Although the tropics pose no specific threats to Texas, in the interests of readers of this site all along the Gulf Coast Matt and I will provide updates today and Sunday on the threat posed by Tropical Depression 19.
The system is passing near the southern tip of the Florida peninsula this morning, and will move into the eastern Gulf of Mexico later today. Some time today it probably will become Tropical Storm Sally. One big question is how much wind shear the storm will have to grapple with over the coming days. If shear remains low, the storm will find ideal conditions to strengthen into a Category 1 or Category 2 hurricane over the warm Gulf. Otherwise, it will remain a tropical storm. Regardless, the primary threat is probably heavy rainfall, extending from Southeastern Louisiana along much of the western coast of Florida. For the northern Gulf Coast these heavy rains would likely come some time between Monday night and Wednesday morning.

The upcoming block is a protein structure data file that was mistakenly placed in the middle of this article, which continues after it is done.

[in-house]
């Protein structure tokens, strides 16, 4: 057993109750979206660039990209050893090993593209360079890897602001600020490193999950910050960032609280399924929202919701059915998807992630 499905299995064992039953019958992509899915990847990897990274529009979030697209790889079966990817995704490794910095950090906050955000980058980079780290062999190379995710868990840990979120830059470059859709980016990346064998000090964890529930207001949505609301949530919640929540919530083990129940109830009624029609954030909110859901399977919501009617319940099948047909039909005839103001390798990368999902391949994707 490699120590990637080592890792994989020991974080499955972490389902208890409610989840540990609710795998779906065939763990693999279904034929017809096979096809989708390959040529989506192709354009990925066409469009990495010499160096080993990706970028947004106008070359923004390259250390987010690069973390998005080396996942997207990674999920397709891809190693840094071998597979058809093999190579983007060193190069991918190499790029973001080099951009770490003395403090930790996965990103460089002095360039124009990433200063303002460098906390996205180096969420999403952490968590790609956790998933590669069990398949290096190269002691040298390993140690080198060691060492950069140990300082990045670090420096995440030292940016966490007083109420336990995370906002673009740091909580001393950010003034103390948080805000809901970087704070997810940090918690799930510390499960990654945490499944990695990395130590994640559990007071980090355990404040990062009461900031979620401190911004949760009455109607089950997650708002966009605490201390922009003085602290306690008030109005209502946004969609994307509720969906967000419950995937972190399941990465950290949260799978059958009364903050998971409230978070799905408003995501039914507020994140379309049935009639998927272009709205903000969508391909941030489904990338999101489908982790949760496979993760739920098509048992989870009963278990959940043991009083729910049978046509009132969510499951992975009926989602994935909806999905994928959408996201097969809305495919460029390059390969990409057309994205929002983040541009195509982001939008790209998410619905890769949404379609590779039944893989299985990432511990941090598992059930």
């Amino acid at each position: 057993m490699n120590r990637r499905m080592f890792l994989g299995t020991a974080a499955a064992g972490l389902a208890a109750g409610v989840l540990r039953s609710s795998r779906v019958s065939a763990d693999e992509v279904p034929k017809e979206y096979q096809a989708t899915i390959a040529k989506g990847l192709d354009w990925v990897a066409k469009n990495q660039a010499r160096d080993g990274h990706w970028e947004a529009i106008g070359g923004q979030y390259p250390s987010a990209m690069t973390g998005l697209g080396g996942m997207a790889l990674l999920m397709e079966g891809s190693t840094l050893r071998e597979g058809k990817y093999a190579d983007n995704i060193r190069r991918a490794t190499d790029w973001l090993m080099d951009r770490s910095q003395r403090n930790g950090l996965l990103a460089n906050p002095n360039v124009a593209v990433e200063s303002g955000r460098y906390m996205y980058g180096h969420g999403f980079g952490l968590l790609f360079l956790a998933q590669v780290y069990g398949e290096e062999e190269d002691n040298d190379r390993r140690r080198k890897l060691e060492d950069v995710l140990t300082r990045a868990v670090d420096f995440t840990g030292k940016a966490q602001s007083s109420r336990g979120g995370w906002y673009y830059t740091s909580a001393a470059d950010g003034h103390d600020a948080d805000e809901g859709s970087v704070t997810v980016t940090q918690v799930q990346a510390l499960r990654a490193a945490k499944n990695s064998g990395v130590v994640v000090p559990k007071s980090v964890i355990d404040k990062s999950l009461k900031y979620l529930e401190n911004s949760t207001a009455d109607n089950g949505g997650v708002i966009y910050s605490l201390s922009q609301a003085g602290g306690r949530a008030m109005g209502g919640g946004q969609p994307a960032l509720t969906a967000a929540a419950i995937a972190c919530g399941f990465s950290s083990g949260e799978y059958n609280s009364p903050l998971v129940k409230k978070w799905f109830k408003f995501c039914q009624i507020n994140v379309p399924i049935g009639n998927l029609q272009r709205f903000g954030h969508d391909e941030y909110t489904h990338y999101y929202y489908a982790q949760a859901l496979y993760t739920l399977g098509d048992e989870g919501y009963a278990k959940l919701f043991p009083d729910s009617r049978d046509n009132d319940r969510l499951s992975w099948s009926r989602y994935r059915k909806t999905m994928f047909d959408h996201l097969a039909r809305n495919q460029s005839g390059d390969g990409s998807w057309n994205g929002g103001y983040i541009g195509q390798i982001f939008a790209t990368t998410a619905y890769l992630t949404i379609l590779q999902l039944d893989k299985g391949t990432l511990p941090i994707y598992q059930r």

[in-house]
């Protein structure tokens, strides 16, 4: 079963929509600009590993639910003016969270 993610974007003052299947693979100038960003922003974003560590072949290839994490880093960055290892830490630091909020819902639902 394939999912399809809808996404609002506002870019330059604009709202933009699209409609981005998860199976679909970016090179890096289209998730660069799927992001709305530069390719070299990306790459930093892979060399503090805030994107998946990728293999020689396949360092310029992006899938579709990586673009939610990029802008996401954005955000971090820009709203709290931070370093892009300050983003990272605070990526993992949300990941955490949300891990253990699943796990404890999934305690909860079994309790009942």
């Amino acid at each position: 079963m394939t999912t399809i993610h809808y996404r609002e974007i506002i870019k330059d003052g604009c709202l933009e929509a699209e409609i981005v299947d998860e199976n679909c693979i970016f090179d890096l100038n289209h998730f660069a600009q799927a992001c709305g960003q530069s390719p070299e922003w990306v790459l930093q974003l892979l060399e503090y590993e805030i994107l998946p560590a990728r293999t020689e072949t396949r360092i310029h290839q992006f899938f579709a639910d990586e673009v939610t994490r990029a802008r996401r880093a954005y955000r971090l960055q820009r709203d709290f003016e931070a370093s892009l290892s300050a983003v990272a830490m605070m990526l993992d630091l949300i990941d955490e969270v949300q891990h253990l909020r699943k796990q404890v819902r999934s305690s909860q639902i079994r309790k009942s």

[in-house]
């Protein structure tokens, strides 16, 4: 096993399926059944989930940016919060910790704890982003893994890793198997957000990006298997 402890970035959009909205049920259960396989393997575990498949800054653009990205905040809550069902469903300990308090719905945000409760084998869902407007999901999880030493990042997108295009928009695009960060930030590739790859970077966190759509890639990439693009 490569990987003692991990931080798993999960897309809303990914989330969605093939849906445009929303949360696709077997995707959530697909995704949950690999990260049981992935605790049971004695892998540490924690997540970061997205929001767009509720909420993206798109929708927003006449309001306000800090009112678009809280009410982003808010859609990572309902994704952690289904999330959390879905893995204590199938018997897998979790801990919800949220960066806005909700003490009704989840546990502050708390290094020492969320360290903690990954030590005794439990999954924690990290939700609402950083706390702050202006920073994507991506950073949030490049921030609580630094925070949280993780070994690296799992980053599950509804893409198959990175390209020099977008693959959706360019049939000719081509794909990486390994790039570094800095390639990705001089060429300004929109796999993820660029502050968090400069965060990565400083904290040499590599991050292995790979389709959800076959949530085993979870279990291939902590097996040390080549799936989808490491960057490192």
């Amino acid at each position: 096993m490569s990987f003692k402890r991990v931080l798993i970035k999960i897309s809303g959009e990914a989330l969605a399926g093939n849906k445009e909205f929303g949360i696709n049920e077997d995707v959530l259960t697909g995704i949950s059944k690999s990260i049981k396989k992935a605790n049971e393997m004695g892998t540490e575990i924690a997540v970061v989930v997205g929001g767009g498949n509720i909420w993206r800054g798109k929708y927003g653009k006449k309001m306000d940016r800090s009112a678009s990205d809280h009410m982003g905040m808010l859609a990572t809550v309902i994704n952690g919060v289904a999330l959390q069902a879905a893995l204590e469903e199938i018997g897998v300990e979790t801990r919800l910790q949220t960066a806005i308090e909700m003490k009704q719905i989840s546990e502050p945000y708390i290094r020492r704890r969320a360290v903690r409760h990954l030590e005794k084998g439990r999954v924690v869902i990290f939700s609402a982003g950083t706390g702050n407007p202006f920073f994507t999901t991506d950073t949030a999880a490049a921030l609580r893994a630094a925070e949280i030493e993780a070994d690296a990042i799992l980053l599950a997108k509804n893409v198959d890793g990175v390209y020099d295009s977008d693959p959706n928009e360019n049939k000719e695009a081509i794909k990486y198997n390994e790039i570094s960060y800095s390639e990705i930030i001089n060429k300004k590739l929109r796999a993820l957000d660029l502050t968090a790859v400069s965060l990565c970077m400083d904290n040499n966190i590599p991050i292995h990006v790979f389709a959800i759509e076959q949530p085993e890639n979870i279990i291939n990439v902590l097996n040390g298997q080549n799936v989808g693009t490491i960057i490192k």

In terms of track, confidence is fairly high that the storm will make landfall somewhere between southeastern Louisiana and the Florida Panhandle—probably on Tuesday. The storm will move mostly westward or northwest until falling under the influence of a trough of low pressure over the continental United States that pulls it northward. Where precisely this happens will determine what part of the northern Gulf coast the storm strikes.
After this storm, over the open Atlantic Ocean, there are several other tropical waves that are candidates to develop into tropical storms or hurricanes. “Teddy” may therefore soon follow Sally. But at this time we see no specific threats to the Gulf of Mexico. In terms of the tropics, Texas seems to be in a pretty good place at this point.